Founded more than 150 years ago, Punta Arenas was Chile's first permanent settlement in Patagonia. Great developments in cattle-keeping, mining, and wood production led to an economic and social boom at the end of the 19th century; today, though the port is no longer an important stop on trade routes, it exudes an aura of faded grandeur. Plaza Muñoz Gamero, the central square (also known as the Plaza de Armas), is surrounded by evidence of its early prosperity: buildings whose then-opulent brick exteriors recall a time when this was one of Chile's wealthiest cities.
The newer houses here have colorful tin roofs, best appreciated when seen from a high vantage point such as the Mirador Cerro la Cruz. Although the city as a whole is not particularly attractive, look for details: the pink-and-white house on a corner, the bay window full of potted plants, and schoolchildren in identical naval pea coats reminding you how the city's identity is tied to the sea.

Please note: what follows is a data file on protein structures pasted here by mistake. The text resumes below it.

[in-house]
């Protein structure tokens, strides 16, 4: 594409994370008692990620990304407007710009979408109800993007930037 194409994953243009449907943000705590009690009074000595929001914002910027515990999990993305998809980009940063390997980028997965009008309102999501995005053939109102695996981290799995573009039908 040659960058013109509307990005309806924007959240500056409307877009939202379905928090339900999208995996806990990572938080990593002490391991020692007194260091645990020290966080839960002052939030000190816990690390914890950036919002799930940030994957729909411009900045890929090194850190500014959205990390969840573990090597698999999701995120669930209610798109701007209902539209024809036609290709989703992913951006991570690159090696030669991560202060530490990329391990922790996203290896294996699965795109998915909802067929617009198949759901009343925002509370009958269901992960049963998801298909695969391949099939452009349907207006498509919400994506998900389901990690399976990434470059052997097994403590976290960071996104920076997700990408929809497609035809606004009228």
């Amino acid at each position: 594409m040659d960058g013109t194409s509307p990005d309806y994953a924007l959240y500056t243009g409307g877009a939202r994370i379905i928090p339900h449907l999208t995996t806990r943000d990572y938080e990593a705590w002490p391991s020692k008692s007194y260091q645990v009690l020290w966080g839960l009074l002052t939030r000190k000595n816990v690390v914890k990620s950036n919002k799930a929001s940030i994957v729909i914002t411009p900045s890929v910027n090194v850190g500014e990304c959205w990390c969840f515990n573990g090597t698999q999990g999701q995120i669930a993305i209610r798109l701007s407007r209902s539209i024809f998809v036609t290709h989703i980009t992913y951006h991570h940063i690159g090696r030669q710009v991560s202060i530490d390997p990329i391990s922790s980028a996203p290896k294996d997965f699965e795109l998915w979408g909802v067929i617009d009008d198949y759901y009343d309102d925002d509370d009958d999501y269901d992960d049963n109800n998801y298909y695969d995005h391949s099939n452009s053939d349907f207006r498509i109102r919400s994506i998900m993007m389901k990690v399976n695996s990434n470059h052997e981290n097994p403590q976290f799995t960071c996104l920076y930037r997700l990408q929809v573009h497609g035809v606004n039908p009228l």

Although Punta Arenas is 3,141 km (1,960 miles) from Santiago, daily flights from the capital make it an easy journey. As the transportation hub of southern Patagonia, Punta Arenas is within reach of Chile's Parque Nacional Torres del Paine (a four-hour drive) and Argentina's Parque Nacional los Glaciares. It's also a major base for penguin-watchers and a key embarkation point for boat travel to Ushuaia and Antarctica.
The sights of Punta Arenas can be done in a day or two. The city is mainly a jumping-off point for cruises, and while tours to Torres del Paine do operate from here, a visit to Chilean Patagonia’s main attraction is much more pleasantly done from Puerto Natales, a town that's gaining ground over Punta Arenas as a vacation destination and will likely affect the traffic into Punta Areas as the new airport there gains traction.